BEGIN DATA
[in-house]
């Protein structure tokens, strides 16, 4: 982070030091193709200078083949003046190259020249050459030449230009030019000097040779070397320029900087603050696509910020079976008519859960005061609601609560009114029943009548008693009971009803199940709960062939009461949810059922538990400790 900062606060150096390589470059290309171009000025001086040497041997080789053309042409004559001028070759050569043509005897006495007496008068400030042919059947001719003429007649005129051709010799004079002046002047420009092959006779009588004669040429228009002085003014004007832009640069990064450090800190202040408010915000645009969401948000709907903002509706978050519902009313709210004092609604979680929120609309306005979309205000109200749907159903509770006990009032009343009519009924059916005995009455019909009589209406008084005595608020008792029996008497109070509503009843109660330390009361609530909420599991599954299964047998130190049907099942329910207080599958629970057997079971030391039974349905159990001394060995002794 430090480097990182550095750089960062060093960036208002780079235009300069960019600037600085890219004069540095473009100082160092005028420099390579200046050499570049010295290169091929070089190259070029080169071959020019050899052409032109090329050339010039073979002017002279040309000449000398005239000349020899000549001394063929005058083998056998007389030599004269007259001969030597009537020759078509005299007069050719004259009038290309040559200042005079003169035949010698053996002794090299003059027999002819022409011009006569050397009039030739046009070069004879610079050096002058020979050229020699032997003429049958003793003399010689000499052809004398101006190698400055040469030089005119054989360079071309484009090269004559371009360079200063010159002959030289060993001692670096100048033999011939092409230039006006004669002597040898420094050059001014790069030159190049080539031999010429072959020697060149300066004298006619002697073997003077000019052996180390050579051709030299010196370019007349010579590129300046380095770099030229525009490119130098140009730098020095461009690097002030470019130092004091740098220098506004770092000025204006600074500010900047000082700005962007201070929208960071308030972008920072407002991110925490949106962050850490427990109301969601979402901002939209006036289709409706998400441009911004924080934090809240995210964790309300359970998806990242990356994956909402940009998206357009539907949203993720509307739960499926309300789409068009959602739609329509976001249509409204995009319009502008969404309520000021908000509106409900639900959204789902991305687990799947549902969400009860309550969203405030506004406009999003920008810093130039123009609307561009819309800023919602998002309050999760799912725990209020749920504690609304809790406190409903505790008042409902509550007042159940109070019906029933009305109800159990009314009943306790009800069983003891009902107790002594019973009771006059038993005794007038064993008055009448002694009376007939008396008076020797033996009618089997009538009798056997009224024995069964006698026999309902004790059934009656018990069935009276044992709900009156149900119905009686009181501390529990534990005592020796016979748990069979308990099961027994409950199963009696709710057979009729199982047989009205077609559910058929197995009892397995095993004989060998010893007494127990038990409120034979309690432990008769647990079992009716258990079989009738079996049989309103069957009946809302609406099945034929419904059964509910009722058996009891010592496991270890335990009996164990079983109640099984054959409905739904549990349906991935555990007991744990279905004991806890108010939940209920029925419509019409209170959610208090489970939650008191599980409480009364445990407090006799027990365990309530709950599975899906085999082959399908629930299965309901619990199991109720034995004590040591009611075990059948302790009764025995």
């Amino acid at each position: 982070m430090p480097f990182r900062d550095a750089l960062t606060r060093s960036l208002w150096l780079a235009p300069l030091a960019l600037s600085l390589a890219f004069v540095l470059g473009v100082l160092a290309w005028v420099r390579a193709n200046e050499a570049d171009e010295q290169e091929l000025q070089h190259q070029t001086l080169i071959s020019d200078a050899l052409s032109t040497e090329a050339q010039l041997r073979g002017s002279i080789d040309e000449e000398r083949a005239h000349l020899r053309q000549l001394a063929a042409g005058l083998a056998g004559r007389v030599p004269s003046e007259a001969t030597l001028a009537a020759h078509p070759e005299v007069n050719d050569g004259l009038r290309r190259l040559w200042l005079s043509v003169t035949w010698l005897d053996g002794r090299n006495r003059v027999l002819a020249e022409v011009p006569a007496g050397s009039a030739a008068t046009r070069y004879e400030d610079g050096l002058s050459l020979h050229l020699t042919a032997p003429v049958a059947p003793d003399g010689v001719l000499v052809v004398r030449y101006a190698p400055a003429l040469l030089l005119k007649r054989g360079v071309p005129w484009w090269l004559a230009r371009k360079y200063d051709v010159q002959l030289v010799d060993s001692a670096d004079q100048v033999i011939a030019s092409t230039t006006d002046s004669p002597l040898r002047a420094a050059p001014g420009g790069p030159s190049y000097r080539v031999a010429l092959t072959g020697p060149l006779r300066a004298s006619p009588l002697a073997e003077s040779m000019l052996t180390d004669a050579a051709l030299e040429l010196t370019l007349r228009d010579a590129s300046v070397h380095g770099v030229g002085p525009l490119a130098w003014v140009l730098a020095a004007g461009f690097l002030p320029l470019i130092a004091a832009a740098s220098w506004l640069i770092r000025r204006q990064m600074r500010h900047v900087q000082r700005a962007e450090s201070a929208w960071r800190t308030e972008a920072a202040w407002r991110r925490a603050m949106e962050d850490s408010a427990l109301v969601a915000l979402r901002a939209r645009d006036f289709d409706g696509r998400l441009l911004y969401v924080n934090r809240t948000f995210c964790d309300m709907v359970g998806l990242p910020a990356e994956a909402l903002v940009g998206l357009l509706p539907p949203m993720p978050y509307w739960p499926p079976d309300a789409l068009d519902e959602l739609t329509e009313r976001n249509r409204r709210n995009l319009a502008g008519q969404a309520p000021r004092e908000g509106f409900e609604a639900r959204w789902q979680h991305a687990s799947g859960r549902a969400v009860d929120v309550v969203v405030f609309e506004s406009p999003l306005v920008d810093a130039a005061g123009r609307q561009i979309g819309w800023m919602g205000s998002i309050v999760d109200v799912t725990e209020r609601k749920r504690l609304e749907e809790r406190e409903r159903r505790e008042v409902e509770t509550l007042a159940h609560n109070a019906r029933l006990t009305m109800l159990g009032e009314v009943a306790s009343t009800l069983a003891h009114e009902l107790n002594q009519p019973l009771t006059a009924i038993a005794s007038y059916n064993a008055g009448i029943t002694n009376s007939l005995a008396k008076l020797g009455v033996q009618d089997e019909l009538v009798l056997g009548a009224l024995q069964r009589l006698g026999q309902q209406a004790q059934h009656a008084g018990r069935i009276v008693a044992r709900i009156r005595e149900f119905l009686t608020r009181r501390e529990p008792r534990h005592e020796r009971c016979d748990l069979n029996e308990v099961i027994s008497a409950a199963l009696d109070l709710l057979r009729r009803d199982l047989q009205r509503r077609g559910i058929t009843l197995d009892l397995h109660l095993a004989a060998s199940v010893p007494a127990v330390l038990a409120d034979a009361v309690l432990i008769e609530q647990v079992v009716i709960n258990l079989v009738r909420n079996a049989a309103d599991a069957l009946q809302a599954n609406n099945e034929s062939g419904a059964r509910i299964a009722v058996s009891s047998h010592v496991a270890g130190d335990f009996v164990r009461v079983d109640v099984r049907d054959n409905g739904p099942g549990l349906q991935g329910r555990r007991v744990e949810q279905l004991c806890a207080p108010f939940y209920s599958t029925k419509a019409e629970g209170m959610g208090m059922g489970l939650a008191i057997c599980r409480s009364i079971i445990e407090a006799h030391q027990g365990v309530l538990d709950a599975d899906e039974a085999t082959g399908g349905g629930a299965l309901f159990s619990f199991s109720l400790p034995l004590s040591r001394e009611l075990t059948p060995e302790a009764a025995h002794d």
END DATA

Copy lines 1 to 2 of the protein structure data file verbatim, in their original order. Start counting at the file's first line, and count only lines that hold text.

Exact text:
[in-house]
């Protein structure tokens, strides 16, 4: 982070030091193709200078083949003046190259020249050459030449230009030019000097040779070397320029900087603050696509910020079976008519859960005061609601609560009114029943009548008693009971009803199940709960062939009461949810059922538990400790 900062606060150096390589470059290309171009000025001086040497041997080789053309042409004559001028070759050569043509005897006495007496008068400030042919059947001719003429007649005129051709010799004079002046002047420009092959006779009588004669040429228009002085003014004007832009640069990064450090800190202040408010915000645009969401948000709907903002509706978050519902009313709210004092609604979680929120609309306005979309205000109200749907159903509770006990009032009343009519009924059916005995009455019909009589209406008084005595608020008792029996008497109070509503009843109660330390009361609530909420599991599954299964047998130190049907099942329910207080599958629970057997079971030391039974349905159990001394060995002794 430090480097990182550095750089960062060093960036208002780079235009300069960019600037600085890219004069540095473009100082160092005028420099390579200046050499570049010295290169091929070089190259070029080169071959020019050899052409032109090329050339010039073979002017002279040309000449000398005239000349020899000549001394063929005058083998056998007389030599004269007259001969030597009537020759078509005299007069050719004259009038290309040559200042005079003169035949010698053996002794090299003059027999002819022409011009006569050397009039030739046009070069004879610079050096002058020979050229020699032997003429049958003793003399010689000499052809004398101006190698400055040469030089005119054989360079071309484009090269004559371009360079200063010159002959030289060993001692670096100048033999011939092409230039006006004669002597040898420094050059001014790069030159190049080539031999010429072959020697060149300066004298006619002697073997003077000019052996180390050579051709030299010196370019007349010579590129300046380095770099030229525009490119130098140009730098020095461009690097002030470019130092004091740098220098506004770092000025204006600074500010900047000082700005962007201070929208960071308030972008920072407002991110925490949106962050850490427990109301969601979402901002939209006036289709409706998400441009911004924080934090809240995210964790309300359970998806990242990356994956909402940009998206357009539907949203993720509307739960499926309300789409068009959602739609329509976001249509409204995009319009502008969404309520000021908000509106409900639900959204789902991305687990799947549902969400009860309550969203405030506004406009999003920008810093130039123009609307561009819309800023919602998002309050999760799912725990209020749920504690609304809790406190409903505790008042409902509550007042159940109070019906029933009305109800159990009314009943306790009800069983003891009902107790002594019973009771006059038993005794007038064993008055009448002694009376007939008396008076020797033996009618089997009538009798056997009224024995069964006698026999309902004790059934009656018990069935009276044992709900009156149900119905009686009181501390529990534990005592020796016979748990069979308990099961027994409950199963009696709710057979009729199982047989009205077609559910058929197995009892397995095993004989060998010893007494127990038990409120034979309690432990008769647990079992009716258990079989009738079996049989309103069957009946809302609406099945034929419904059964509910009722058996009891010592496991270890335990009996164990079983109640099984054959409905739904549990349906991935555990007991744990279905004991806890108010939940209920029925419509019409209170959610208090489970939650008191599980409480009364445990407090006799027990365990309530709950599975899906085999082959399908629930299965309901619990199991109720034995004590040591009611075990059948302790009764025995």